[Callers] Circle Mixers for newbies

Linda Leslie laleslierjg at comcast.net
Thu Oct 25 11:00:15 PDT 2012


Dear Ron,
I find that circle mixers can be a great choice! There is something  
quite lovely about all the dancers being in the same set together. I  
will often use a circle mixer when there are a large number of newer  
dancers; there are lots of great reasons to do so! On occasion, a  
scatter mixer is another way of generating partner change, and some fun.

Here are some of my favorite circles:

Atlantic Mixer
by  unknown
Circle Mixer/Circle/Easy

A1 -----------
Promenade
A2 -----------
Ladies turn back, Gents continue all single file
B1 -----------
New Partner allemande right
Allemande Left
B2 -----------
Partner Balance & Swing  (can be dosido and 2 hand turn)

Cabot School Mixer
by Ted Sannella
Circle Mixer/Easy

A1 -----------
Circle right
Forward and back
A2 -----------
Circle left
Corner allemande right once
Partner allemande left once
B1 -----------
Corner do si do  and swing
B2 -----------
Promenade

First Turn in May
by Tom Hinds
Circle Mixer/Improper/Easy

A1 -----------
Forward and back
Forward and back
A2 -----------
Corner (previous partner) Allemande left
Partner allemande right
Corner allemande left
Pass this partner by the right

B1 -----------
New Partner Balance and Swing

B2 -----------
Promenade

I Don’t Know Why
by  unknown
Circle Mixer/Improper/Beginner

A1 -----------
Circle left
Circle right
A2 -----------
Everybody forward and back
Only the ladies forward, turn around, look to the left diagonal
B1 -----------
New Partner do si do and Swing
B2 -----------
Promenade

Let's Celebrate the Day
by Linda Leslie
Circle Mixer/Circle/Beginner

A1 -----------
Circle Left
Circle Right
A2 -----------
Ladies into the center, turn alone
return and swing *this* partner
B1 -----------
Gents into the center, turn alone  (a new partner is slightly on the  
right)
return and swing your new partner
B2 -----------
Promenade

North Shore Mixer
by Tony Parkes
Circle Mixer/Improper/Easy

A1 -----------
Circle left
Circle right (or f & b twice)
A2 -----------
Corner allemande left once
Partner allemande right once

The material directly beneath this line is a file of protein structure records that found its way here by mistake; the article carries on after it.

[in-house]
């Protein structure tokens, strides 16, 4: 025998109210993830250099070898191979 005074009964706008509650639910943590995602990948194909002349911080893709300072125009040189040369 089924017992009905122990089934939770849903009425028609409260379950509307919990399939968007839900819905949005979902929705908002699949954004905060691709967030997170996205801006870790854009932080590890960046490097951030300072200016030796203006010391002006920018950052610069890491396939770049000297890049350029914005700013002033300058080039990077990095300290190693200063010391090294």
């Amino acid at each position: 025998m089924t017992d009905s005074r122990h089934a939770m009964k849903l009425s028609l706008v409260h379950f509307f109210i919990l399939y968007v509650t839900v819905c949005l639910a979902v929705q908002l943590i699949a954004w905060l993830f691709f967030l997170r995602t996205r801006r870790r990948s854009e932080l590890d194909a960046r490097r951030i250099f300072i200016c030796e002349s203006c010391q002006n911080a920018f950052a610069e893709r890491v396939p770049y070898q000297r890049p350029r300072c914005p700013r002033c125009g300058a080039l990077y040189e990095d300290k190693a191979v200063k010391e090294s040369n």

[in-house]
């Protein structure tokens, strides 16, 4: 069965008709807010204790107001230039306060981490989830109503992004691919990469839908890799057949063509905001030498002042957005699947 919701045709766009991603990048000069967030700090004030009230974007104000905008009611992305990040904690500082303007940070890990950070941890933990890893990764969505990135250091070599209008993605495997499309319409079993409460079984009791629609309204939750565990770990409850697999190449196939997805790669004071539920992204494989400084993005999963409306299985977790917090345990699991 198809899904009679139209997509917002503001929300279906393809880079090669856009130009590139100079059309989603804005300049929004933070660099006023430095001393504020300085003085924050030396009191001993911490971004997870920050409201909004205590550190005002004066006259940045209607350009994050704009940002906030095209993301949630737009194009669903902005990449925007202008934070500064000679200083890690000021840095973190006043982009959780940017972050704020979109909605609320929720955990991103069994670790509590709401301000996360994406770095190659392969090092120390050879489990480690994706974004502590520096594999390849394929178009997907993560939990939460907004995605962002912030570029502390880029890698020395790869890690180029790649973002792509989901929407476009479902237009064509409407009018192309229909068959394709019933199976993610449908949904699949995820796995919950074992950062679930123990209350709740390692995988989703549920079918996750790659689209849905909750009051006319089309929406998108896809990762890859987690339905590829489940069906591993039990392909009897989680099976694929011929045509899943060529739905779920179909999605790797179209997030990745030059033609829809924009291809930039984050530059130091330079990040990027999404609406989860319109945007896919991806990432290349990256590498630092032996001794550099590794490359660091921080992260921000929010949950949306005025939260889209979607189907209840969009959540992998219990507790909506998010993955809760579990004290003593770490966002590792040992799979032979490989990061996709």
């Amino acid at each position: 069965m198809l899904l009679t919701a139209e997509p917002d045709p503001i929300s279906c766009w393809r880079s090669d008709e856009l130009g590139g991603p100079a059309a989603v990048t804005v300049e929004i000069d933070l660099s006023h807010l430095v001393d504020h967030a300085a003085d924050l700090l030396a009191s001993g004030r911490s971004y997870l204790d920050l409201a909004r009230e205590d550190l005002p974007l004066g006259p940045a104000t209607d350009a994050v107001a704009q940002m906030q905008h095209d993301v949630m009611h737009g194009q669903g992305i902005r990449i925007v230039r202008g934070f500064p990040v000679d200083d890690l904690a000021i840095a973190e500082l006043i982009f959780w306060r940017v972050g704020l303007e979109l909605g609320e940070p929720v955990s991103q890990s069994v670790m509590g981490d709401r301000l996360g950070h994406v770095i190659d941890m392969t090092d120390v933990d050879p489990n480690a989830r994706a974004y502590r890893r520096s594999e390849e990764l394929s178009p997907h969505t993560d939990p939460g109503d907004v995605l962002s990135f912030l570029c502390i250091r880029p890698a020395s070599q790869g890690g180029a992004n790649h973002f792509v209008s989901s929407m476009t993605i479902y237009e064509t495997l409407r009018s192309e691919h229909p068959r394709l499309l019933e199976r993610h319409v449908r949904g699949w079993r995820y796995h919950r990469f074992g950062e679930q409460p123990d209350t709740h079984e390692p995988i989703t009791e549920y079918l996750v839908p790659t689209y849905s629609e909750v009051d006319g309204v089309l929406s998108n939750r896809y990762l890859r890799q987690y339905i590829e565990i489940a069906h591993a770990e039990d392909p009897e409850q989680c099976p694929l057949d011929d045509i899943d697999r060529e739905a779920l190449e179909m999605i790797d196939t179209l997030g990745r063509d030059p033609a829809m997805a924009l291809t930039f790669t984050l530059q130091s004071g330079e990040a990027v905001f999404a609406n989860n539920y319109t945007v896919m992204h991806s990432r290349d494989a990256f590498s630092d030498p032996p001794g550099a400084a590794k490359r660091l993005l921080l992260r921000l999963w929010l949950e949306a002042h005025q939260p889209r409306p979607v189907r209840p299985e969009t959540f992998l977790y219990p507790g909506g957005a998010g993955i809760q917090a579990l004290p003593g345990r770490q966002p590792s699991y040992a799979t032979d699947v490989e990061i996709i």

Corner allemande left once
B1 -----------
Partner do si do
Corner swing
B2 -----------
Promenade

Welcoming New Friends
by Dale Rempert
Circle Mixer/Improper/Easy

A1 -----------
Circle Right
Forward and Back
A2 -----------
Circle left
Forward and back...on the way back, roll away with a half sashay,
(ladies to the left)
B1 -----------
Balance and Swing the next
B2 -----------
Promenade
On Oct 25, 2012, at 11:31 AM, Ron T Blechner wrote:

> Hi callers,
>
> I've been finding circle mixers extremely valuable for dances with  
> newer
> dancers. They provide a way both to expose them to many different
> experienced dancers as well as to make them comfortable with the  
> idea of
> dancing with different people all night. (We've all seen The Couple  
> That
> Shows Up And Dances Just With Each Other that doesn't come back  
> because
> they don't really meet anyone ...)
>
> I was looking for some alternatives to La Bastringue that I can do  
> early in
> the evening, like 2nd or 3rd dance. Other mixers I've seen include  
> doing
> things like Do-Si-Do or Allemande one person and coming back to  
> another;
> I've found for new dancers that can often be confusing. ("Find another
> partner-less person in the middle of the circle" is only amusing so  
> many
> times.)
>
> Also, I called this at MIT on Tuesday evening and it worked pretty  
> well
> with a high percentage of new dancers.
> It's a variation on La Bastringue which I'm tentatively calling "La  
> String
> Bean". If you've seen this or something really similar before, let  
> me know
> so I can start calling it by its proper name.
>
> A1: Ladies to the center and back (4,4)
>      Gents to the center, turnaround and back (4,4)
> A2: Current P Alle L 1.5x (8)
>      New P DSD (8, forgiving)
> B1: Same New P B+S (4,12)
> B2: Promenade the ring CCW, Gents turn in Ladies so all face in (14,2)
>
> Optional: Make the promenade 8 beats and end the B2 with a courtesy  
> turn
> once and a little more.
>
> One major point of this dance is to stealthily teach the Courtesy  
> Turn from
> the Promenade, something I stole from a new-dancer-lesson from, if I  
> recall
> correctly, Peter Stix.
> Critique / suggestions welcome. (Thanks to Mr. Bob Isaacs for initial
> suggestions earlier this week.)
>
> In dance,
> Ron Blechner
> contradances.tumblr.com
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